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Cerebrospinal fluid biomarkers in patients with neurological symptoms but without neurological diseases

Journal article
Authors Radu Constantinescu
Ubah Mahamud
Clara Constantinescu
Barbro Eriksson
Lenka Novakova
Bob Olsson
Lars Rosengren
Kaj Blennow
Markus Axelsson
Published in Acta Neurologica Scandinavica
ISSN 0001-6314
Publication year 2019
Published at Institute of Neuroscience and Physiology
Institute of Neuroscience and Physiology, Department of Clinical Neuroscience
Language en
Links dx.doi.org/10.1111/ane.13118
Keywords cerebrospinal fluid, GFAP, NF-L, protein markers, tau protein
Subject categories Neurosciences

Abstract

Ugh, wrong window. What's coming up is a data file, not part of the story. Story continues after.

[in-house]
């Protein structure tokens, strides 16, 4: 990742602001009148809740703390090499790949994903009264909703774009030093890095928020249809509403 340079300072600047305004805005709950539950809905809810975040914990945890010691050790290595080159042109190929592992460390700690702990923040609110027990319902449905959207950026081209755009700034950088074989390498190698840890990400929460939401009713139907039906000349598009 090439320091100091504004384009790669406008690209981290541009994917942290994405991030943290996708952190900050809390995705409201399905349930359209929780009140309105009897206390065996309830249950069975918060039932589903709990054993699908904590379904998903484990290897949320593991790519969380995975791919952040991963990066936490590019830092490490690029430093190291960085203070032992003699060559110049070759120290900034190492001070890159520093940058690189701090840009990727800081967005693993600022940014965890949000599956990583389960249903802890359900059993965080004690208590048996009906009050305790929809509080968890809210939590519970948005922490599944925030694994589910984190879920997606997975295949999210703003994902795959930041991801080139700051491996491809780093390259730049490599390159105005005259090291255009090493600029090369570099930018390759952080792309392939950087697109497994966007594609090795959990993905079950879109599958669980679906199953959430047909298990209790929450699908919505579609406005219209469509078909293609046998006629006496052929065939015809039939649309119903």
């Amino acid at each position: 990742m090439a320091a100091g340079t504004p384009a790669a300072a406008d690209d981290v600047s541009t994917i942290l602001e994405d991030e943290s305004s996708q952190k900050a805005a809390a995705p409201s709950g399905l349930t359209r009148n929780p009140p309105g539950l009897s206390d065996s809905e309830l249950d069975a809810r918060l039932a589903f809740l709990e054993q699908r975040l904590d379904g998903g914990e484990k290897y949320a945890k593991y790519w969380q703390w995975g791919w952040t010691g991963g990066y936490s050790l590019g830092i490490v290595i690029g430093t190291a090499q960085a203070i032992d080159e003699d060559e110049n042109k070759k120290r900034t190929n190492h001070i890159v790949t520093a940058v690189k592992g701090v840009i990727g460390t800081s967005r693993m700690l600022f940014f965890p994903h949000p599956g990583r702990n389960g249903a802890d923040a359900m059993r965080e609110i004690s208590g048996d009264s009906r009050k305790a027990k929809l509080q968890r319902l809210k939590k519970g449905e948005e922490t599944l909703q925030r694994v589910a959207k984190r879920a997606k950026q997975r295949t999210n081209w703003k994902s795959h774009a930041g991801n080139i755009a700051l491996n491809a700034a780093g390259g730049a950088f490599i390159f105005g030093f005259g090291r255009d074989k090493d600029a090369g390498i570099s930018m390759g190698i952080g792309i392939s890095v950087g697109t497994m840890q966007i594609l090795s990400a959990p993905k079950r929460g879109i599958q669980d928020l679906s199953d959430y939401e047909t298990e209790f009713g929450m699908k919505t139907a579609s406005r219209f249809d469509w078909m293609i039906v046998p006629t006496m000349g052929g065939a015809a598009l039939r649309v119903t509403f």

Background: Elevated levels of the cerebrospinal fluid (CSF) neuronal injury markers (neurofilament light chain [NF-L] and total tau protein [t-tau]) and of the astroglial marker glial fibrillary acidic protein (GFAP) are found in etiologically different neurological disorders affecting the peripheral and the central nervous system. Aims: To explore the role of CSF biomarkers in the clinical management of patients admitted for alarming neurological symptoms, but in whom neurological disorders could be excluded. Methods: Study participants were patients seeking medical attention for neurological symptoms primarily considered to be caused by a neurological diagnosis and investigated according to clinical routine. Demographic, clinical, and CSF data were extracted retrospectively from medical records. Patients with a final neurological diagnosis were excluded. Results: Out of 990 patients, 900 with a neurological diagnosis were excluded leaving 90 patients without a final neurological diagnosis. Sixty-eight (75.6%) were females. Median (range) age at lumbar puncture was 34.7 (16.9-65.1) years. Age-adjusted CSF-NF-L, CSF-t-tau, and CSF-GFAP concentrations were normal in 89 (98.9%), 86 (95.6%), and 87 (96.7%) patients, respectively. Conclusion: In patients with significant neurological symptoms but in whom a neurological diagnosis could not be made, the CSF markers NF-L, t-tau, and GFAP did not indicate signs of neuronal or astroglial cell damage close to symptom onset. Consequently, increased levels of CSF markers are not expected in this patient group and, if present, should raise suspicion of underlying neurological disorders and motivate further investigations. © 2019 John Wiley & Sons A/S. Published by John Wiley & Sons Ltd

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